Redskins release Clinton Portis after seven memorable seasons in Washington
Tuesday, March 1, 2011; 2:28 AM
The Washington Redskins released running back Clinton Portis Monday, cutting ties with the second-leading rusher in franchise history and one of the few remaining veterans from the second Joe Gibbs era.
A nine-year veteran, Portis was coming off two straight seasons that were shortened by injuries and was owed $8.3 million for the coming season. Coach Mike Shanahan said Friday that the team didn't plan on retaining Portis if it meant paying him that much money.
In a statement issued by the team, Redskins owner Daniel Snyder praised Portis for his contributions over the last seven seasons, and wished him well.
"Clinton provided excitement from the very first time he touched the ball as a Redskin and we were lucky to witness every ounce of energy, effort and passion he has given ever since," Snyder said. "We have been through a lot both on and off of the field and we would like to wish him and his family the very best. He will always be a Redskin and go down as one of the franchise's all-time greats."
Portis's release didn't come as a surprise. Soon after he underwent season-ending surgery to repair a tear in a lower abdominal muscle, Portis said he suspected that his time in Washington might be drawing to an end. Monday, in an interview on WJFK (106.7 FM) with Washington Post columnist Mike Wise and host Holden Kushner, Portis said the move "was a decision that was best for the both of us." He said he looks forward to continuing his career with another team.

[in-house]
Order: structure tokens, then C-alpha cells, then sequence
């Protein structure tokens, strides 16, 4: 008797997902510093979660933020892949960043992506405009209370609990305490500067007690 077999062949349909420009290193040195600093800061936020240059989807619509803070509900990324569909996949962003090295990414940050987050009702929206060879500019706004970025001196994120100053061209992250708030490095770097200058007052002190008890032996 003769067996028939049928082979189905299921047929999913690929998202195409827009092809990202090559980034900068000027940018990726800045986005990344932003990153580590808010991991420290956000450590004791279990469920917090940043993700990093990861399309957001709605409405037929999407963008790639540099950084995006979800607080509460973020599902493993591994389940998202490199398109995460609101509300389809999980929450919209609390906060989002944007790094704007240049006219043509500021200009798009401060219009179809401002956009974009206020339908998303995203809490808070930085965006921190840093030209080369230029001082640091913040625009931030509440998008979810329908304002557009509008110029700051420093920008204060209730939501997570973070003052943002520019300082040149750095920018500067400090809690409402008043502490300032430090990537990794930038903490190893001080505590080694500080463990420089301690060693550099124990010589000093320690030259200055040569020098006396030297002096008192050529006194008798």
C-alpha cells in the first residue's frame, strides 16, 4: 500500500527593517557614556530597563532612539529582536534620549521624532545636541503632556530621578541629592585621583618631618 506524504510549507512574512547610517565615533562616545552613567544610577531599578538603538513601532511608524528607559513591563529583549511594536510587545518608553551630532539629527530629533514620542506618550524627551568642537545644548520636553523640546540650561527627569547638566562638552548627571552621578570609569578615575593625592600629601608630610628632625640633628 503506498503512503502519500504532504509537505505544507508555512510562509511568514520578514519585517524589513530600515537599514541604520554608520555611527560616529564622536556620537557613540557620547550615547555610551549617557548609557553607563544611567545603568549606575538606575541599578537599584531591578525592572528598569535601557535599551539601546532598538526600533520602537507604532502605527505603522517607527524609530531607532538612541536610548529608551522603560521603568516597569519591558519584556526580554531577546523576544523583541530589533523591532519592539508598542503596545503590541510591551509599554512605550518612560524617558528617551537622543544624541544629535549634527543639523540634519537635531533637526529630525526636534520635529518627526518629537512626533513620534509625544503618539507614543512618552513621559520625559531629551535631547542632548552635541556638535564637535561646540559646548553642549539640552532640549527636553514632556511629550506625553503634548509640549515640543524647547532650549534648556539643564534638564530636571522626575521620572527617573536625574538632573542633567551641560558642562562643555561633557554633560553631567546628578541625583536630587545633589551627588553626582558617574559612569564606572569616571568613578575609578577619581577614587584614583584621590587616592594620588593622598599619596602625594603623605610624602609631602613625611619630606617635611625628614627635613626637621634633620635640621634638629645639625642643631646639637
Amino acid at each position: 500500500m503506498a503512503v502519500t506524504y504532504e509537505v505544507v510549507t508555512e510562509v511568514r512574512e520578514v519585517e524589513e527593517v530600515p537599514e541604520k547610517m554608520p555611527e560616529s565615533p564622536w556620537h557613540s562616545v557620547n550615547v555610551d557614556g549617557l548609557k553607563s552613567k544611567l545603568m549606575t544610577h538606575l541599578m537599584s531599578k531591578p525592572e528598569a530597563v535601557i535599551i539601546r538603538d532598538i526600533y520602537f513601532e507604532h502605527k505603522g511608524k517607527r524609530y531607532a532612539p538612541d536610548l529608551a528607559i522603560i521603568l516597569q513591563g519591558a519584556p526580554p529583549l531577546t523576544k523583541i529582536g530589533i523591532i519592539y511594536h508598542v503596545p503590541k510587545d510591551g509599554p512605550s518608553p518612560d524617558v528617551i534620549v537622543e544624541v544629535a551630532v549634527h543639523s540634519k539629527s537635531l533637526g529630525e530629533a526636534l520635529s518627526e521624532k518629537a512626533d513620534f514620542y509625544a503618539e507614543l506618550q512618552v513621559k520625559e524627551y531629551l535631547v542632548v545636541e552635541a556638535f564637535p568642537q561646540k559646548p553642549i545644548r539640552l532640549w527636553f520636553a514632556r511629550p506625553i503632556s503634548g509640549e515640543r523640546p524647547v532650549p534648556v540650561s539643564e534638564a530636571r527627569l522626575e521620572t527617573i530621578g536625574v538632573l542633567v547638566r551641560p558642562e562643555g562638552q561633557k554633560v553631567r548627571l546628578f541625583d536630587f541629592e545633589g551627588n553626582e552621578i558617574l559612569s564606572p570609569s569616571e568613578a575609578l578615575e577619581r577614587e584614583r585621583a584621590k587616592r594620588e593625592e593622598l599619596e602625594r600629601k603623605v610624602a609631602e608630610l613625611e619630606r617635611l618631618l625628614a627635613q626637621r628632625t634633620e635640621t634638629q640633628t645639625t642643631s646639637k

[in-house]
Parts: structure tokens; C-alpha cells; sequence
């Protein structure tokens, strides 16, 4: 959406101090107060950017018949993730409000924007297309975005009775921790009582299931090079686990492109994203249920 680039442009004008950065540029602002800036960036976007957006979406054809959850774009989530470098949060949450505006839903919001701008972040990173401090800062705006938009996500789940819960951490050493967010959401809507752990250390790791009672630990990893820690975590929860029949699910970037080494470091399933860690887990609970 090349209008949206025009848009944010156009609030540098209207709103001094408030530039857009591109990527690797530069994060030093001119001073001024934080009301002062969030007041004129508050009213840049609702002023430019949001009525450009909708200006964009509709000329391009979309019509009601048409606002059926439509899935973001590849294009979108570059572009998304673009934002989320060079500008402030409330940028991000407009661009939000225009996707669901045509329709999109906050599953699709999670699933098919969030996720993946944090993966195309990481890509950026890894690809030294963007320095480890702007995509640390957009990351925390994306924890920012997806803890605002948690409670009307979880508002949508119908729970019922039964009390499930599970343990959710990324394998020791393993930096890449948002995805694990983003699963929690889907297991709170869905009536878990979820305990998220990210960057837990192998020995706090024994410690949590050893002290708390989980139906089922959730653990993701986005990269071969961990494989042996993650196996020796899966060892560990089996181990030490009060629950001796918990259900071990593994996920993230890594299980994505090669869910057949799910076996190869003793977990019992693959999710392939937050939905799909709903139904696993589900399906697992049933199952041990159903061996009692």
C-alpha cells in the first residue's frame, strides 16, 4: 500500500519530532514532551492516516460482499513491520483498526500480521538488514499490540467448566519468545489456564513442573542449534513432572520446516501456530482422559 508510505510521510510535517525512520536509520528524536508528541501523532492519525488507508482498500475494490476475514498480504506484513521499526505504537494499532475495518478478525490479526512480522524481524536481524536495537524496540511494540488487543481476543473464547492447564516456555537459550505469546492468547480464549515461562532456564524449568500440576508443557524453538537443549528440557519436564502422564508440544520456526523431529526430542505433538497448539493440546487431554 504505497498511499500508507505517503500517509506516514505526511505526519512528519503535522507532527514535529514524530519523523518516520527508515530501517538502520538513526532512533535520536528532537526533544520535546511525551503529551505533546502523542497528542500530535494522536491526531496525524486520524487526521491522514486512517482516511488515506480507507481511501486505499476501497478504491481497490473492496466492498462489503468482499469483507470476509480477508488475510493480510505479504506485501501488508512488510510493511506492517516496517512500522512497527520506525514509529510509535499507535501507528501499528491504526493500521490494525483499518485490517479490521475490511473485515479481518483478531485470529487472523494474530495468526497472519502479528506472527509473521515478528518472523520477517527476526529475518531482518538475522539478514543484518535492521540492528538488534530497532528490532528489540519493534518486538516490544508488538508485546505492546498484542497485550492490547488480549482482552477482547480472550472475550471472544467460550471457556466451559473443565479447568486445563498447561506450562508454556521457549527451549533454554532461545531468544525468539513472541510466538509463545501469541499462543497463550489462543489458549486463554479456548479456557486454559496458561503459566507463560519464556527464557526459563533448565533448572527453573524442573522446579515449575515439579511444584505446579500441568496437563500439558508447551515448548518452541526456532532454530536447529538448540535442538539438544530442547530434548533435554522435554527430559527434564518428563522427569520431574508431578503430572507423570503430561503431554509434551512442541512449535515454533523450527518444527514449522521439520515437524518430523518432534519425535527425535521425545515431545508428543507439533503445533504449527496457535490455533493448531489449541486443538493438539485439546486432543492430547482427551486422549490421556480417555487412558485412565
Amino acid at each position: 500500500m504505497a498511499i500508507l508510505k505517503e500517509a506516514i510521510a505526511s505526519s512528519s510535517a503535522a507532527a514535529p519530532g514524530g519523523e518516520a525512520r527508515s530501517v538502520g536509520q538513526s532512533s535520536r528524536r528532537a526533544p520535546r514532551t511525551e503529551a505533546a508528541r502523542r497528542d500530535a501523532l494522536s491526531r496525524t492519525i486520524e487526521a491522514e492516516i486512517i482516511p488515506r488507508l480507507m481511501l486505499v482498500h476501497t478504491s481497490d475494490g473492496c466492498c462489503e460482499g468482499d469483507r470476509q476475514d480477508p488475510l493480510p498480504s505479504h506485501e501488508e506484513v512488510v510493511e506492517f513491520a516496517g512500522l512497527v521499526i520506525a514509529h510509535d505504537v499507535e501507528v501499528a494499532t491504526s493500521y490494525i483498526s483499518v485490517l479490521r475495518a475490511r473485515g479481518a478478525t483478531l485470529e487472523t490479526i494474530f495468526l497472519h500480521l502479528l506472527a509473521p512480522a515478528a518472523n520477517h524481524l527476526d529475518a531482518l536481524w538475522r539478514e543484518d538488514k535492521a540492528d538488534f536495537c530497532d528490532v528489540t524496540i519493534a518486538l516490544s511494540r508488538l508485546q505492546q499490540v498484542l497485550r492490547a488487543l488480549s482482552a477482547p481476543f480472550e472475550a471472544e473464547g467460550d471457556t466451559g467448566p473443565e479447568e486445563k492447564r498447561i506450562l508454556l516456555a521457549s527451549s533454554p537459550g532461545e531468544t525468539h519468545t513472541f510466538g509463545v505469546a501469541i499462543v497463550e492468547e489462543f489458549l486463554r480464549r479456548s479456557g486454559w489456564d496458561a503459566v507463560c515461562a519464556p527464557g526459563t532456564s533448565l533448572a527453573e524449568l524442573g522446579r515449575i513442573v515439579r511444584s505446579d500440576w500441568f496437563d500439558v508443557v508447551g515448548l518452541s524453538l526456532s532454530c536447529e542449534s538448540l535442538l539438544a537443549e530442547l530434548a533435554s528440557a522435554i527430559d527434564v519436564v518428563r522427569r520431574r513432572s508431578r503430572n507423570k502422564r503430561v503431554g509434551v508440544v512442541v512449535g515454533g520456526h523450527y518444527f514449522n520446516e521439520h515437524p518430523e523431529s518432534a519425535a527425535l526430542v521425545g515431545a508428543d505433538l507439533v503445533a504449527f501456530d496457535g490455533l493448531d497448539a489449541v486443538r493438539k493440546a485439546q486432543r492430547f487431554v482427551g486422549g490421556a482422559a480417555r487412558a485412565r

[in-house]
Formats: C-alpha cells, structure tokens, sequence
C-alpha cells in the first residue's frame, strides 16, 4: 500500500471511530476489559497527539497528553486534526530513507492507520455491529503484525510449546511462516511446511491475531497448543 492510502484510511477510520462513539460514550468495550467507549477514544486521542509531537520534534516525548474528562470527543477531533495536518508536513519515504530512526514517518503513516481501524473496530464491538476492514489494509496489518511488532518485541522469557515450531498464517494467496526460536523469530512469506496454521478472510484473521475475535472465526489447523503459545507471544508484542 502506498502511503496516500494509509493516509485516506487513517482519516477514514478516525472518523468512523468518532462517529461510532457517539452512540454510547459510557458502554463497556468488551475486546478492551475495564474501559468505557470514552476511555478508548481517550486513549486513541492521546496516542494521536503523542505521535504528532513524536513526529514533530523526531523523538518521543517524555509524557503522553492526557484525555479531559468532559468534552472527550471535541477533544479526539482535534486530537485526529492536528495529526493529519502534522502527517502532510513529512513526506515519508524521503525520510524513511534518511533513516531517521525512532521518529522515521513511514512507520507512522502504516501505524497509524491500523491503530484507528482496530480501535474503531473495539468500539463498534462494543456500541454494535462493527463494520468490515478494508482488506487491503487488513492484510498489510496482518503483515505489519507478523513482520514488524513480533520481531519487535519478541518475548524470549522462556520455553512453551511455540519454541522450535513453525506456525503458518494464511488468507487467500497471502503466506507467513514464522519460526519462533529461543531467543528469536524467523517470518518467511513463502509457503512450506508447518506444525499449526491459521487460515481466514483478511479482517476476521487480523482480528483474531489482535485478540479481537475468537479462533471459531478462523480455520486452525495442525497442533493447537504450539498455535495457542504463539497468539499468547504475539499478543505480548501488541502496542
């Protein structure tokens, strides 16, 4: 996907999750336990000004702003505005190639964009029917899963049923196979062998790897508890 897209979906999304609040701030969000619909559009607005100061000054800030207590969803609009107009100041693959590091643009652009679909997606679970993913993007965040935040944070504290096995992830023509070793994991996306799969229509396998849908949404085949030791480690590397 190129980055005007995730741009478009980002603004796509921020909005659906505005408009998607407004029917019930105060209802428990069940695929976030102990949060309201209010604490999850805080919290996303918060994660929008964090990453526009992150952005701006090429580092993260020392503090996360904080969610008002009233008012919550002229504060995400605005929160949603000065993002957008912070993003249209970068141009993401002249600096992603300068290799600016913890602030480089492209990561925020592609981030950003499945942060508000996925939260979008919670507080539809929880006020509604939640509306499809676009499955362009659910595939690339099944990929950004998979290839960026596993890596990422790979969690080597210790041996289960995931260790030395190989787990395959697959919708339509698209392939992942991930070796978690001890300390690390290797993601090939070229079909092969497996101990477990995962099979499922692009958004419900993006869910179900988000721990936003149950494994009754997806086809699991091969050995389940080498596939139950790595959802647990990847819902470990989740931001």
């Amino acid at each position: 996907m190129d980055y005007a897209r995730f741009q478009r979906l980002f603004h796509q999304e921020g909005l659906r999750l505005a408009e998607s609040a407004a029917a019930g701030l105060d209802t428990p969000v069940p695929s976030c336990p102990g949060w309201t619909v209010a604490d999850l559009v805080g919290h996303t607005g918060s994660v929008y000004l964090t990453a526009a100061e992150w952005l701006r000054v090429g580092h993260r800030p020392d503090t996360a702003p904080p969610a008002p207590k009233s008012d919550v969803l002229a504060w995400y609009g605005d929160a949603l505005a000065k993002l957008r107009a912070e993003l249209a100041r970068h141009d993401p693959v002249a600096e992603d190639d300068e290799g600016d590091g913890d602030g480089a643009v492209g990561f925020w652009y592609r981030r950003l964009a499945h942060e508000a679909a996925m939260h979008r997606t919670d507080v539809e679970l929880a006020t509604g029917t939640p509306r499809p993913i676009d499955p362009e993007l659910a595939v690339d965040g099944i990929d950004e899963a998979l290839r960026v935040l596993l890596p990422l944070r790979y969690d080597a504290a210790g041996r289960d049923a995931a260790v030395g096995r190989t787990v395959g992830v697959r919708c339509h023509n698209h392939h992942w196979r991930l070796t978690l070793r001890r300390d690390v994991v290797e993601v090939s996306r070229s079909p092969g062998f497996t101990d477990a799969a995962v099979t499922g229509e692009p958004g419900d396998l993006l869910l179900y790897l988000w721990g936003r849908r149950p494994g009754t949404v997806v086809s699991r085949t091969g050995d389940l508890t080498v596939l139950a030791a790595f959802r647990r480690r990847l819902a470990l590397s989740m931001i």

"In Washington, it's nothing left me to prove," said Portis, who in seven years as a Redskin rushed for 6,824 yards and 46 touchdowns. "It's not about the money for me at this stage in my career. It's about winning. I hope to help a team win rings, and that's what I'm looking forward to."
Portis hasn't played a full season since 2008, when he rushed for 1,487 yards and nine touchdowns. The following season, he suffered a concussion and missed the last eight games. This past season, Portis played in just five games. At 29, he has rushed for 9,923 yards, which ranks 26th on the NFL's career list, but objects to the idea that his days as a featured back are over.
"I think missing games the last two seasons provided me the opportunity to rest me up," Portis said. He later added: "I'll never do [a two-running back system]. I wouldn't adopt that mind-set."
Portis said the passion he now feels is something that he has been missing since Joe Gibbs retired from his second stint as Redskins coach after the 2007 season.
"I never seen nobody give up or with their head down with Coach Gibbs," Portis said. "As many close games as we played and came up short during his era, you can't say one time that we gave up. There was a passion and toughness amongst everybody on that field to fight until [time expired]."
Portis was Gibbs's first major acquisition during his coaching comeback, which began in 2004. Washington traded cornerback Champ Bailey to Denver to obtain Portis, who was coming off his second NFL season.
On his first carry in the season opener against Tampa Bay, Portis broke a run 64 yards for a touchdown.